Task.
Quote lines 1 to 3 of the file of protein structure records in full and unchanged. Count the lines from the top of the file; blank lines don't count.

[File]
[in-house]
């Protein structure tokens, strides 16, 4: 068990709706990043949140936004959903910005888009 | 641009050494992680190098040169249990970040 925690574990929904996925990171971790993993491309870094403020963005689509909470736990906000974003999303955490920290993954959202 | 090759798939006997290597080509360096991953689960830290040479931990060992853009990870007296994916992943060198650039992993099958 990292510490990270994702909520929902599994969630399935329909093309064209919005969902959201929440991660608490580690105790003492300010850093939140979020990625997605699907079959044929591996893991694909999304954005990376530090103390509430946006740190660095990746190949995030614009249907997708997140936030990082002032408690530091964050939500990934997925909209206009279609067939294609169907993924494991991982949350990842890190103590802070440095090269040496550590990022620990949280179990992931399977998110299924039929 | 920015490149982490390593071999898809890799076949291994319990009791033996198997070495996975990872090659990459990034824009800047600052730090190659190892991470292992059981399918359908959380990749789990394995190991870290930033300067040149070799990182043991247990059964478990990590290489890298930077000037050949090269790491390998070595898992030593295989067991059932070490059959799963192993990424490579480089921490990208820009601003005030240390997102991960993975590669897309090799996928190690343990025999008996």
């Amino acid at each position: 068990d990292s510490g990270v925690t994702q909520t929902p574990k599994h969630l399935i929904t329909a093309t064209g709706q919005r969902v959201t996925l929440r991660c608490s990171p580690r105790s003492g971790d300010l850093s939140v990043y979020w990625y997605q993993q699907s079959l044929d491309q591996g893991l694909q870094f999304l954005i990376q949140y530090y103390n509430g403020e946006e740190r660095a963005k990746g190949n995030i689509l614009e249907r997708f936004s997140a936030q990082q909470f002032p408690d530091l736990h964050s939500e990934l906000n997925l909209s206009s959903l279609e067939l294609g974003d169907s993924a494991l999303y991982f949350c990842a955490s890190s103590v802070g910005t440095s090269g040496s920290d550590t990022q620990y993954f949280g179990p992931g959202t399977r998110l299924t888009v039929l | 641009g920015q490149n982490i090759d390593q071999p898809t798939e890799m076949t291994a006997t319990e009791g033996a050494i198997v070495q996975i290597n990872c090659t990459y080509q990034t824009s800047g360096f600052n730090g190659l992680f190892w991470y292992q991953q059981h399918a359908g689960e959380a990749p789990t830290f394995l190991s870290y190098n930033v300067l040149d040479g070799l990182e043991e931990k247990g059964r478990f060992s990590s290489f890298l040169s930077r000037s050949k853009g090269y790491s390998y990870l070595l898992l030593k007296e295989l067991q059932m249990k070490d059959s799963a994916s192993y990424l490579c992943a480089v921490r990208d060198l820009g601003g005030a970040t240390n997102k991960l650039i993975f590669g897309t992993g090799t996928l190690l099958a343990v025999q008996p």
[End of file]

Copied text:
[in-house]
């Protein structure tokens, strides 16, 4: 068990709706990043949140936004959903910005888009 | 641009050494992680190098040169249990970040 925690574990929904996925990171971790993993491309870094403020963005689509909470736990906000974003999303955490920290993954959202 | 090759798939006997290597080509360096991953689960830290040479931990060992853009990870007296994916992943060198650039992993099958 990292510490990270994702909520929902599994969630399935329909093309064209919005969902959201929440991660608490580690105790003492300010850093939140979020990625997605699907079959044929591996893991694909999304954005990376530090103390509430946006740190660095990746190949995030614009249907997708997140936030990082002032408690530091964050939500990934997925909209206009279609067939294609169907993924494991991982949350990842890190103590802070440095090269040496550590990022620990949280179990992931399977998110299924039929 | 920015490149982490390593071999898809890799076949291994319990009791033996198997070495996975990872090659990459990034824009800047600052730090190659190892991470292992059981399918359908959380990749789990394995190991870290930033300067040149070799990182043991247990059964478990990590290489890298930077000037050949090269790491390998070595898992030593295989067991059932070490059959799963192993990424490579480089921490990208820009601003005030240390997102991960993975590669897309090799996928190690343990025999008996």
């Amino acid at each position: 068990d990292s510490g990270v925690t994702q909520t929902p574990k599994h969630l399935i929904t329909a093309t064209g709706q919005r969902v959201t996925l929440r991660c608490s990171p580690r105790s003492g971790d300010l850093s939140v990043y979020w990625y997605q993993q699907s079959l044929d491309q591996g893991l694909q870094f999304l954005i990376q949140y530090y103390n509430g403020e946006e740190r660095a963005k990746g190949n995030i689509l614009e249907r997708f936004s997140a936030q990082q909470f002032p408690d530091l736990h964050s939500e990934l906000n997925l909209s206009s959903l279609e067939l294609g974003d169907s993924a494991l999303y991982f949350c990842a955490s890190s103590v802070g910005t440095s090269g040496s920290d550590t990022q620990y993954f949280g179990p992931g959202t399977r998110l299924t888009v039929l | 641009g920015q490149n982490i090759d390593q071999p898809t798939e890799m076949t291994a006997t319990e009791g033996a050494i198997v070495q996975i290597n990872c090659t990459y080509q990034t824009s800047g360096f600052n730090g190659l992680f190892w991470y292992q991953q059981h399918a359908g689960e959380a990749p789990t830290f394995l190991s870290y190098n930033v300067l040149d040479g070799l990182e043991e931990k247990g059964r478990f060992s990590s290489f890298l040169s930077r000037s050949k853009g090269y790491s390998y990870l070595l898992l030593k007296e295989l067991q059932m249990k070490d059959s799963a994916s192993y990424l490579c992943a480089v921490r990208d060198l820009g601003g005030a970040t240390n997102k991960l650039i993975f590669g897309t992993g090799t996928l190690l099958a343990v025999q008996p």